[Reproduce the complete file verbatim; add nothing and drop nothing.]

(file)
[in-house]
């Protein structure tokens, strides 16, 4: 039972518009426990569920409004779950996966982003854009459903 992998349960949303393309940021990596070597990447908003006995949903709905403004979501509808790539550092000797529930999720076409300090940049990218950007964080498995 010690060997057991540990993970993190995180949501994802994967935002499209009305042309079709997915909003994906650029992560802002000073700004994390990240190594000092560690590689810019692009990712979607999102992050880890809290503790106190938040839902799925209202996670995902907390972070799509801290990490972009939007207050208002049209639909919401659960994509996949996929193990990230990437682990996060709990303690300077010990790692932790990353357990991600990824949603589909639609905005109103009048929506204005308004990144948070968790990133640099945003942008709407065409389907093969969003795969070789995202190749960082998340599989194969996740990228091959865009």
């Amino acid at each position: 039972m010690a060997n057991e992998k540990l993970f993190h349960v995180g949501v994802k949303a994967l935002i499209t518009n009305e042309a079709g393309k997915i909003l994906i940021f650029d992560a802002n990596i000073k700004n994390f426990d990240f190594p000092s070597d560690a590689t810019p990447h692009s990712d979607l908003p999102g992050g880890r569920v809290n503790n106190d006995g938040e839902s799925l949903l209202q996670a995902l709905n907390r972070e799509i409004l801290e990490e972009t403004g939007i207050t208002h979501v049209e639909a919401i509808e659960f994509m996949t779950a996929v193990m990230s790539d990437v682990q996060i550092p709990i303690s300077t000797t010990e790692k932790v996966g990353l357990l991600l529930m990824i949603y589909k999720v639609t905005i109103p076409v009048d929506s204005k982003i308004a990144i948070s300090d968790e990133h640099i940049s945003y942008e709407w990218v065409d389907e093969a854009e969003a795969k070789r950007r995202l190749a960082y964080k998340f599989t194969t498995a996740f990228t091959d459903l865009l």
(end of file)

[in-house]
């Protein structure tokens, strides 16, 4: 039972518009426990569920409004779950996966982003854009459903 992998349960949303393309940021990596070597990447908003006995949903709905403004979501509808790539550092000797529930999720076409300090940049990218950007964080498995 010690060997057991540990993970993190995180949501994802994967935002499209009305042309079709997915909003994906650029992560802002000073700004994390990240190594000092560690590689810019692009990712979607999102992050880890809290503790106190938040839902799925209202996670995902907390972070799509801290990490972009939007207050208002049209639909919401659960994509996949996929193990990230990437682990996060709990303690300077010990790692932790990353357990991600990824949603589909639609905005109103009048929506204005308004990144948070968790990133640099945003942008709407065409389907093969969003795969070789995202190749960082998340599989194969996740990228091959865009």
């Amino acid at each position: 039972m010690a060997n057991e992998k540990l993970f993190h349960v995180g949501v994802k949303a994967l935002i499209t518009n009305e042309a079709g393309k997915i909003l994906i940021f650029d992560a802002n990596i000073k700004n994390f426990d990240f190594p000092s070597d560690a590689t810019p990447h692009s990712d979607l908003p999102g992050g880890r569920v809290n503790n106190d006995g938040e839902s799925l949903l209202q996670a995902l709905n907390r972070e799509i409004l801290e990490e972009t403004g939007i207050t208002h979501v049209e639909a919401i509808e659960f994509m996949t779950a996929v193990m990230s790539d990437v682990q996060i550092p709990i303690s300077t000797t010990e790692k932790v996966g990353l357990l991600l529930m990824i949603y589909k999720v639609t905005i109103p076409v009048d929506s204005k982003i308004a990144i948070s300090d968790e990133h640099i940049s945003y942008e709407w990218v065409d389907e093969a854009e969003a795969k070789r950007r995202l190749a960082y964080k998340f599989t194969t498995a996740f990228t091959d459903l865009l």